- Green investments increased in 2020 despite the economic downturn caused by the pandemic. Investments in renewable power was 7% higher in 2020 than in 2019.
- Renewable energy is already in most places cheaper than fossil fuels when investing in new capacity. Solar and wind technologies outcompete existing coal and gas power plants in more and more places.
- Costs are on a declining trend. In general, for one euro invested in solar PV and wind today you get around four times the output compared to what you did ten years ago.
- Solar power capacity will grow by a factor of 21, and wind power by a factor of 7 between today to 2050. Solar and wind power will supply about two thirds of the global power system.
- Power demand more than doubles to 2050 and all this growth and more is covered by renewable power. Renewable energy will supply approximately 80% of the global power system in 2050.
Commenting on the role of renewables, Hugh McNeal added, “We shouldn’t be spending a lot of time on things which may or may not come true but which are theoretically possible. Instead, getting everyone to focus on and understand the scale of the challenge and dilemma are key. That conversation needs to shift in order for everyone – from government and the private sector to consumers across the world – to get behind a common goal of what needs to happen right now.” Clearly, energies must be focused on the proven technologies and solutions we already have to keep us on the path to coming close to the 1.5-degree climate target.
ELECTRIFICATION: Electrification cuts emissions locally and globally
- Electrification is the main tool for cutting CO2 emissions. The share of electricity in final global energy demand will more than double to reach 47% in 2050.
- Energy saved is the most environmentally friendly form of energy. Electricity is more effective than fossil energy sources in most applications. In for example heating up a house, a heat pump needs merely 1/3 of the energy compared to a gas boiler. The same goes for electric vehicles, that require approximately 1/3 of the energy fossil fuel vehicles require to go the same distance.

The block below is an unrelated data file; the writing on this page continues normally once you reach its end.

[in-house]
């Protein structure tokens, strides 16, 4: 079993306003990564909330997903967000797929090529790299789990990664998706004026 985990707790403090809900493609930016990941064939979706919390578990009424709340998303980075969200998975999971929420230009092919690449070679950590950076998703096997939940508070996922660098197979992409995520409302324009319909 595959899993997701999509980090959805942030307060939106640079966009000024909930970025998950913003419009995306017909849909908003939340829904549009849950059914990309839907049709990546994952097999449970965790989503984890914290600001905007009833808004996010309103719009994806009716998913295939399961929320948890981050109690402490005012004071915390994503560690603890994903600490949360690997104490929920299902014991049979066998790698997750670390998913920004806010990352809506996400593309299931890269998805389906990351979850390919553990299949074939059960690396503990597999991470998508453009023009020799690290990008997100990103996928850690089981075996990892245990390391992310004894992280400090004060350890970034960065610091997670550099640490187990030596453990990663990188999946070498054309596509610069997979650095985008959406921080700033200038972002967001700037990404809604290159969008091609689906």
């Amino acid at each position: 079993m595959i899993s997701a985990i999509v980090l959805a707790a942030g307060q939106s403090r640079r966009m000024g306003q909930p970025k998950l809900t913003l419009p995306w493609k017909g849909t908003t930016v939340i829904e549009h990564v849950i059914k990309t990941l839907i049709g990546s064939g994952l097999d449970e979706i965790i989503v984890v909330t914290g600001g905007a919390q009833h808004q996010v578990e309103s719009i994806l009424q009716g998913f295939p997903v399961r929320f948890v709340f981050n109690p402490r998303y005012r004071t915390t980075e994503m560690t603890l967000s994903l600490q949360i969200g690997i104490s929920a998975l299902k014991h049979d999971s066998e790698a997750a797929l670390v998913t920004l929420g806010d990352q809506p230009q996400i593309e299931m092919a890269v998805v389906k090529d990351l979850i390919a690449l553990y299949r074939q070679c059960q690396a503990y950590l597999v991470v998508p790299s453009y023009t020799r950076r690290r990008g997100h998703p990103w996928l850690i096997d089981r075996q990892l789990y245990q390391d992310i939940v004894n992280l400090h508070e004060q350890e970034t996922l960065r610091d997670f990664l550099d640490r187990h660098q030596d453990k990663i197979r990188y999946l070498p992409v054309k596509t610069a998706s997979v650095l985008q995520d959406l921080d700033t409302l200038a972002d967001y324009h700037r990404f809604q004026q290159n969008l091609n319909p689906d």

- Emissions will be eliminated if the electricity originates from renewable energy sources. Electricity production from a gradually more renewable energy sector is the key to decarbonization in the Low Emissions Scenario.
- 2020 was a good year for electric vehicles. Global sales of battery-electric cars increased by 40%, even if total car sales fell.
- The Low Emissions Scenario estimates that almost all new lighter vehicles will be battery-powered, while around half of new heavier vehicles will run on battery or hydrogen in 2050 worldwide.
As a macro economist, Ann Pettifor focused on the realities of making increased energy efficiency in Britain a reality, commenting: “One key area is increasing the energy efficiency of the British housing stock. This is something hugely labour intensive and an opportunity to bring all those talented people working across oil and gas – from architects to engineers – into the transition. We have over 30 million buildings requiring insulation in Britain alone. This should be viewed as an income and job generation activity and the onus is on the government to make it so.”
FROM 2 DEGREES TO 1.5 DEGREES: Need to dramatically scale up transition
- The combined effect of lower renewable energy costs and stronger climate policies will result in carbon emissions following a 2-degree pathway. Stopping global warming at 1.5 degrees, however, will require a substantial increase in both political ambitions and pace of global action.
- 2020 saw record high buildout of solar and wind power. But we need to install more than twice as much every year to 2050 to limit global warming to two degrees.
GREEN HYDROGEN: Fueling the race to net zero
- Green hydrogen is necessary to limit climate change to Paris Agreement levels.
- Regional hydrogen markets and seasonal storage become increasingly attractive with higher power price variation.
- Hydrogen will play a significant role in the 2050 energy system. On a windy day, electrolysers run by wind power can produce tons of green hydrogen. Electrolysers and storages combined can provide industry with a steady flow of green hydrogen.
- About 10% (9.6%) of global power demand will come from green hydrogen production in 2050 and more than 20% for Europe in the Low Emissions Scenario.
- The costs of electrolysers have fallen by 60% over the last five years. This decline is expected to continue due to increased automation, standardization, and technology improvements. We expect that investment costs for green hydrogen production will fall an additional 60% by 2050. Falling costs of both renewable energy and electrolysers will make an increasingly attractive business case for green hydrogen.
- The majority of clean hydrogen will go to industry: both to replace existing hydrogen feedstock and remove emissions in industries where direct electrification is impossible or costly, e.g. the steel industry.
To read the entire report, follow this link: https://www.statkraft.co.uk/lowemissions/